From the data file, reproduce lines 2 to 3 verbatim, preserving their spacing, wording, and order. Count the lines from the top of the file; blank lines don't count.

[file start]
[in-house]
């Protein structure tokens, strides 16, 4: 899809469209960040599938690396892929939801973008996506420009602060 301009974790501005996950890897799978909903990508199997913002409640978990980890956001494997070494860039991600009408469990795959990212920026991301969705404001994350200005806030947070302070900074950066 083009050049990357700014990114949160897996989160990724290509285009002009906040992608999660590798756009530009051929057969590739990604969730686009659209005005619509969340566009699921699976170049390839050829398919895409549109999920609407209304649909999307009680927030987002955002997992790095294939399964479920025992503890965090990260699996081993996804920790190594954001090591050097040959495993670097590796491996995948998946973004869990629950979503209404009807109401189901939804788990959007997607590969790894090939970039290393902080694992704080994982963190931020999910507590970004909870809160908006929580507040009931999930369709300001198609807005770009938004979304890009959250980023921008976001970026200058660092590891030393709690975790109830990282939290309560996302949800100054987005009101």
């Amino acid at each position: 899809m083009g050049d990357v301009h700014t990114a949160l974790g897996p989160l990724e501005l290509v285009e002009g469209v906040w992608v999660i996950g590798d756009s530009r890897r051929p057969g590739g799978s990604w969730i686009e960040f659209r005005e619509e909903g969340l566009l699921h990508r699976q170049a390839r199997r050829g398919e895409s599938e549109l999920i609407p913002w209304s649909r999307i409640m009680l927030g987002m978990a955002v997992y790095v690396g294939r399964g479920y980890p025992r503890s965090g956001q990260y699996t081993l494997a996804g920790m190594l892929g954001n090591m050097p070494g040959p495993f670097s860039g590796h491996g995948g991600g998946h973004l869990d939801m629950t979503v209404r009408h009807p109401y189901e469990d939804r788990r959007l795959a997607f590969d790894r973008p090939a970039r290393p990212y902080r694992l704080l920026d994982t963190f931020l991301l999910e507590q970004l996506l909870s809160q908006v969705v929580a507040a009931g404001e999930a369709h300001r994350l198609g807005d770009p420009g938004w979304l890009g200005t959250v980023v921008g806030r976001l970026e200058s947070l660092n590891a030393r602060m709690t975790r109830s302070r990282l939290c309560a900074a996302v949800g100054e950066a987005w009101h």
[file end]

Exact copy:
């Protein structure tokens, strides 16, 4: 899809469209960040599938690396892929939801973008996506420009602060 301009974790501005996950890897799978909903990508199997913002409640978990980890956001494997070494860039991600009408469990795959990212920026991301969705404001994350200005806030947070302070900074950066 083009050049990357700014990114949160897996989160990724290509285009002009906040992608999660590798756009530009051929057969590739990604969730686009659209005005619509969340566009699921699976170049390839050829398919895409549109999920609407209304649909999307009680927030987002955002997992790095294939399964479920025992503890965090990260699996081993996804920790190594954001090591050097040959495993670097590796491996995948998946973004869990629950979503209404009807109401189901939804788990959007997607590969790894090939970039290393902080694992704080994982963190931020999910507590970004909870809160908006929580507040009931999930369709300001198609807005770009938004979304890009959250980023921008976001970026200058660092590891030393709690975790109830990282939290309560996302949800100054987005009101």
């Amino acid at each position: 899809m083009g050049d990357v301009h700014t990114a949160l974790g897996p989160l990724e501005l290509v285009e002009g469209v906040w992608v999660i996950g590798d756009s530009r890897r051929p057969g590739g799978s990604w969730i686009e960040f659209r005005e619509e909903g969340l566009l699921h990508r699976q170049a390839r199997r050829g398919e895409s599938e549109l999920i609407p913002w209304s649909r999307i409640m009680l927030g987002m978990a955002v997992y790095v690396g294939r399964g479920y980890p025992r503890s965090g956001q990260y699996t081993l494997a996804g920790m190594l892929g954001n090591m050097p070494g040959p495993f670097s860039g590796h491996g995948g991600g998946h973004l869990d939801m629950t979503v209404r009408h009807p109401y189901e469990d939804r788990r959007l795959a997607f590969d790894r973008p090939a970039r290393p990212y902080r694992l704080l920026d994982t963190f931020l991301l999910e507590q970004l996506l909870s809160q908006v969705v929580a507040a009931g404001e999930a369709h300001r994350l198609g807005d770009p420009g938004w979304l890009g200005t959250v980023v921008g806030r976001l970026e200058s947070l660092n590891a030393r602060m709690t975790r109830s302070r990282l939290c309560a900074a996302v949800g100054e950066a987005w009101h």